So how does this affect the interior of the workplace? Rather than having individual cubicles, new offices are starting to favour open-plan offices where workers can see their colleagues. Some businesses are even using communal tables that encourage direct conversation.
Collaboration is used to increase productivity in technology as well. Whether it be through the BYOD (bring your own device) model where people are free to talk to colleagues who might be working from other offices or remotely on Facetime, Skype and Google Hangouts, or using interactive whiteboards to see their colleagues in life-size as they collaborate, it is increasingly important to collaborate using the latest technologies.
Moo, the business card start-up turned international company, possibly leads the way in terms of creative office environments. Its new office in Farringdon, London has many notable features, including a two-storey library, meeting rooms named after fonts, and a commemoration plaque reminiscing the time some tea was spilled on a stair (yes, you read that right).
But the strong use of colour remains constant throughout. More than 500 pieces of paper in 26 tones stretches for 60 metres throughout the office, which gives a fresh, creative air to the workplace. There are also meeting rooms with bright carpets and of different colours – and one which is filled with plants!
The effects of colour in the workplace are linked directly to mood and productivity.
Beneficial colours to your company include:
Although a popular decoration colour, white is known to be the worst to decorate your office in! It produces a sterile environment and can emit a cold, isolated feeling.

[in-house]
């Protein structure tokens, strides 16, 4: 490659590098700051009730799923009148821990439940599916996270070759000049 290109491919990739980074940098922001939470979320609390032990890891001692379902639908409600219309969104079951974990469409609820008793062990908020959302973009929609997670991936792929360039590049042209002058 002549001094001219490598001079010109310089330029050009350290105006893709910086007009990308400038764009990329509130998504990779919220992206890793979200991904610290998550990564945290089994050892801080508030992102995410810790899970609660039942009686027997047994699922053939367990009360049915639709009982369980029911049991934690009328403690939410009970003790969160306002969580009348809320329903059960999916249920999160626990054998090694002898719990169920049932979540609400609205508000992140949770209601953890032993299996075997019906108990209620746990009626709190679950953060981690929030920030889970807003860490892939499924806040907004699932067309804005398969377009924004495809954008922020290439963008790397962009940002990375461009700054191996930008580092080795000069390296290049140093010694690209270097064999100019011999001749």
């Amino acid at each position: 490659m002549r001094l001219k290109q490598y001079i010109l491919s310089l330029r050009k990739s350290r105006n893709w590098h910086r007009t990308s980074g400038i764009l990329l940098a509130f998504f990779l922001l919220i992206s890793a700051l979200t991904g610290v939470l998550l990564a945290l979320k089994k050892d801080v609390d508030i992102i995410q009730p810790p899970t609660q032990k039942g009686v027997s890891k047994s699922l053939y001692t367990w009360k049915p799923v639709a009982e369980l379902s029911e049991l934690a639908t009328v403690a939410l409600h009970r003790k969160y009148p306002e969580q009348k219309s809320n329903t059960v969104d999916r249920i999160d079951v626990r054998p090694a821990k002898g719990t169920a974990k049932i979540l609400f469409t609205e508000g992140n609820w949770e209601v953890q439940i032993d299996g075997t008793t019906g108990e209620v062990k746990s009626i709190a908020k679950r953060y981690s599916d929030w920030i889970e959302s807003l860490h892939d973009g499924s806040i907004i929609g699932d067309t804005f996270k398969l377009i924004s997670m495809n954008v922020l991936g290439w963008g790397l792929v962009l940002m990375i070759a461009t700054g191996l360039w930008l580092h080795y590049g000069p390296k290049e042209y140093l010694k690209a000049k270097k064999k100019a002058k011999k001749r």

Forbes states that “the impact of art in the workplace is often underestimated” and that it can immediately change the mood of a meeting room or be a talking point and ice-breaker amongst people. The Psychology department at the University of Exeter have done research to prove that employees who have control over their office’s look are up to 32% more productive.
6. Interactive Displays
Interactive displays are one of the best ways that we can stimulate creativity and productivity in the workplace. As they are an interactive whiteboard alternative, displays can be drawn upon just like a whiteboard and pictures and texts can be dragged onto the screen as well. Think of them as a creative canvas on which employees can draw out their ideas!
Writing by hand and even doodling naturally fosters creativity and helps employees reach solutions that they might not find by just staring at a word document or blank piece of paper. It also encourages business collaboration as the screen can be seen and interacted with by multiple people (even employees working remotely or in other offices!), so it’s a great way to bounce ideas off each other.